It is "very gratifying" for the people who become involved in activities such as Lawrenceville Main Street, Mr. Bardell said. The school encourages its staff to become involved in community activities, and not to remain behind the fence that defines the school campus, he said. In addition to providing office space and a conference room, The Lawrenceville School allows Lawrenceville Main Street to use its golf course for its annual golf scramble fundraiser, Mr. Bardell said.
Weeden Park, which is host to Lawrenceville Main Street's summer concert series, also belongs to The Lawrenceville School, Mr. Bardell said. The park is located next door to the Lawrenceville post office on Main Street. Mr. Bardell said the school, which owns additional property on Main Street, paid for its share of the cost of reorganizing and resurfacing the parking lot behind the buildings between Phillips Avenue and Craven Lane.
The Lawrenceville School also replaced the brick pillars and the fence between those pillars on its campus facing Main Street, he said. Lawrenceville Main Street has done work on its side of the street, so it only made sense that the school should make improvements on the campus side of the street, he added. School officials are pleased with the revitalized and attractive business district because it offers restaurants and other amenities to the families of The Lawrenceville School's students when they visit, and also for the families of the teachers who live on campus, Mr. Bardell said.
"People like being in this environment," he said. "They can walk across the street and get a bite to eat or rent a video. It's a really nice pedestrian environment. The small shops and the whole scale of the village is very attractive." Mr. Bardell acknowledged that "it wasn't an easy path to get started," but Lawrenceville Main Street has made a difference in the village of Lawrenceville.
It took the right combination of things — the economy and people who worked hard — to make it successful, he said. Those efforts have paid off, as new businesses have filled in the vacant storefronts. The list of new businesses includes eight restaurants, two retail stores, an art studio, three hair salons and a pet grooming business.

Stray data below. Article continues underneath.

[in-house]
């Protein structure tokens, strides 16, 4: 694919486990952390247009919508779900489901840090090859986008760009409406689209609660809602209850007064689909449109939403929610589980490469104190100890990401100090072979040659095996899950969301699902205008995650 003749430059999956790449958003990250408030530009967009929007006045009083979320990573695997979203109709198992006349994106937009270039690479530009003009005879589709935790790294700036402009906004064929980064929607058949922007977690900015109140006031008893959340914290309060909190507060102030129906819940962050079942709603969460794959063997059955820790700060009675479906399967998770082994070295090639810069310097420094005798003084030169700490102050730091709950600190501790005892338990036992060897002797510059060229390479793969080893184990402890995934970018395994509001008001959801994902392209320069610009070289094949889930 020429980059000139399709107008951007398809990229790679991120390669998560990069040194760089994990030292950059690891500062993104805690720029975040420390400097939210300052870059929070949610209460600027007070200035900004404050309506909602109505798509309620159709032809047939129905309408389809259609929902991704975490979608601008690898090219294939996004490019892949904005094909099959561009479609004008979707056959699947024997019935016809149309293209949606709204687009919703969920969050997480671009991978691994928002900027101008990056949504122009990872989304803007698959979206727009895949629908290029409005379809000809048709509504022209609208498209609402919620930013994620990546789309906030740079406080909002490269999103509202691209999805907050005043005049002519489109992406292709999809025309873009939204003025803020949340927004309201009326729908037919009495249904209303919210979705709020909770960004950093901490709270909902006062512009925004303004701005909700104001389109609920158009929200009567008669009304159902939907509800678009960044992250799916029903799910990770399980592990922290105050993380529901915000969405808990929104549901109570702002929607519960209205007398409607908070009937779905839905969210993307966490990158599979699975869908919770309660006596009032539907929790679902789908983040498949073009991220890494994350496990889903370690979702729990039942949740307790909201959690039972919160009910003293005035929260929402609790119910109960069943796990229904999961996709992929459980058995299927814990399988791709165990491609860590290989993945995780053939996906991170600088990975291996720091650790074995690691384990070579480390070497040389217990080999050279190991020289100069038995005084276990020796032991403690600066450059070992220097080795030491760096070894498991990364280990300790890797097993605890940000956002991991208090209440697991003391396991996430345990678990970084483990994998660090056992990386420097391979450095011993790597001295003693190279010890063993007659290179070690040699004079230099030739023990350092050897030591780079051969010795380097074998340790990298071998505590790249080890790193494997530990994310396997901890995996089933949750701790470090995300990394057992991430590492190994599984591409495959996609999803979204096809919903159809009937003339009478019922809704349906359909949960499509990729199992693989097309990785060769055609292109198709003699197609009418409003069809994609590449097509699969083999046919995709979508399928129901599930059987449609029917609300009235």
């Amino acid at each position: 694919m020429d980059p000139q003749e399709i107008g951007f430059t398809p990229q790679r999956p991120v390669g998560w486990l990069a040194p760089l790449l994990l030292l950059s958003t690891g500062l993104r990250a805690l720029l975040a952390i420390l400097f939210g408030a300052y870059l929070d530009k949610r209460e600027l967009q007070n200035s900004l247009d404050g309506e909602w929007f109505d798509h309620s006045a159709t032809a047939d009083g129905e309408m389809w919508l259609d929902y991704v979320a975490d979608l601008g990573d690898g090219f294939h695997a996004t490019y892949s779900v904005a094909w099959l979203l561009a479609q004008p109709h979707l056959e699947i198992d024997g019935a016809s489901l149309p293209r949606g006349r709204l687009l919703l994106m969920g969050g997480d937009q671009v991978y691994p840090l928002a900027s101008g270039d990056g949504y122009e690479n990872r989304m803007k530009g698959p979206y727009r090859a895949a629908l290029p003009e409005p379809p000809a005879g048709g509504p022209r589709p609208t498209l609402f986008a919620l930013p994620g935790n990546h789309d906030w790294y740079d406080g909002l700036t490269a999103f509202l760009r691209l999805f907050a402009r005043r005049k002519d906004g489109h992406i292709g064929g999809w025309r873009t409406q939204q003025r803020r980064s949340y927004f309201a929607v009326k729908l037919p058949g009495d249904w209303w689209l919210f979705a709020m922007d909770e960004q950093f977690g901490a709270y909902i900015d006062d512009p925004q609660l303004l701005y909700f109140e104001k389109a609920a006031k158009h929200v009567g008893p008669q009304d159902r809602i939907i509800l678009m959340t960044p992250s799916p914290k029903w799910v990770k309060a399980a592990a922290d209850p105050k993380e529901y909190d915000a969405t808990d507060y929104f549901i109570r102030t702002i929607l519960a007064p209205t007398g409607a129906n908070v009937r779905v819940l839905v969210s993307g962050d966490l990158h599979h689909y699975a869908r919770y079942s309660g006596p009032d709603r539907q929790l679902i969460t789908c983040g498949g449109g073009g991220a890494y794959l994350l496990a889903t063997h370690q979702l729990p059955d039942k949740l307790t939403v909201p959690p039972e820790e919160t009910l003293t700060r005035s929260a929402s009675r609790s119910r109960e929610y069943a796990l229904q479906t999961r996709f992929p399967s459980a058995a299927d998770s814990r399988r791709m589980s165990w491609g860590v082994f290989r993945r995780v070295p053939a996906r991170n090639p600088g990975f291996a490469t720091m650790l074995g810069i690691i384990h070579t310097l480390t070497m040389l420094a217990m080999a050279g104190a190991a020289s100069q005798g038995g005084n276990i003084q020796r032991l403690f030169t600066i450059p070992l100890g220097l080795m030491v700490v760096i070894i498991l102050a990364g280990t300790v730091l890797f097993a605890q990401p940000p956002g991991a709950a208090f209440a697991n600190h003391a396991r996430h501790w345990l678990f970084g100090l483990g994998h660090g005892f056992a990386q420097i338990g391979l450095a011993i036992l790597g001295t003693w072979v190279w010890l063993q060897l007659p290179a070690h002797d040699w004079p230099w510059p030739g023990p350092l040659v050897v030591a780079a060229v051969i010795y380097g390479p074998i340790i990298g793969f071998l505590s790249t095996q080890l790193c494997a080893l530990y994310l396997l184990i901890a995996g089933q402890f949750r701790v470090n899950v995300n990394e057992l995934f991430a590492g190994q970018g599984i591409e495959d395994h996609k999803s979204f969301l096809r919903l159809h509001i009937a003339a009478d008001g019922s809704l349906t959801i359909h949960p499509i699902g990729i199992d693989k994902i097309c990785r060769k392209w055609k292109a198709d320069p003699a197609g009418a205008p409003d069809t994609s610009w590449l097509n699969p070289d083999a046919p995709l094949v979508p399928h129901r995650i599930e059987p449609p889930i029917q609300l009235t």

Among the people who worked hard on the project is Buz Donnelly, who is president of Lawrenceville Main Street's board of directors. He served for six years on the Business Development Committee and served on the golf scramble committee for eight years. Mr. Donnelly said he is pleased with Lawrenceville Main Street's success, but it is time for the group to think about where it wants to go next.
Earlier this year, the board of directors, some longtime volunteers and Main Street New Jersey representatives held a retreat to discuss where the group has been, where it is now and where it wants to go in the future, Mr. Donnelly said. One of those suggestions was to involve more residents — those who live in other parts of the township — in Lawrenceville Main Street, he said. Efforts could be made to include Boy Scouts, Lawrence High School students and Rider University students in the activities, for example, he added.
"To keep (Lawrenceville Main Street) vital, we need to draw in more volunteers," Mr. Donnelly said. "Volunteers are the heart and the life of the group, and we need to keep them interested." For the next few months, the board of directors plans to work on a new mission statement and vision statement, he said. The original focus of the group was to revitalize the Main Street business district, and now that it has succeeded, the group needs to update its mission and vision statements to carry it through for the next 10 years, he said.
"The transformation (of the business district) has been great and we want to maintain it," Mr. Donnelly said. "People know Lawrenceville Main Street. The goal is to maintain, enhance and support it." Ann Garwig, the executive director of Lawrenceville Main Street, said the business district has been expanded to include James Street and a portion of Gordon Avenue. "It would be nice if (those areas) would fill in with shops," Ms. Garwig said. "We are not looking to expand beyond that area. We want to keep it small, with enough businesses that support each other."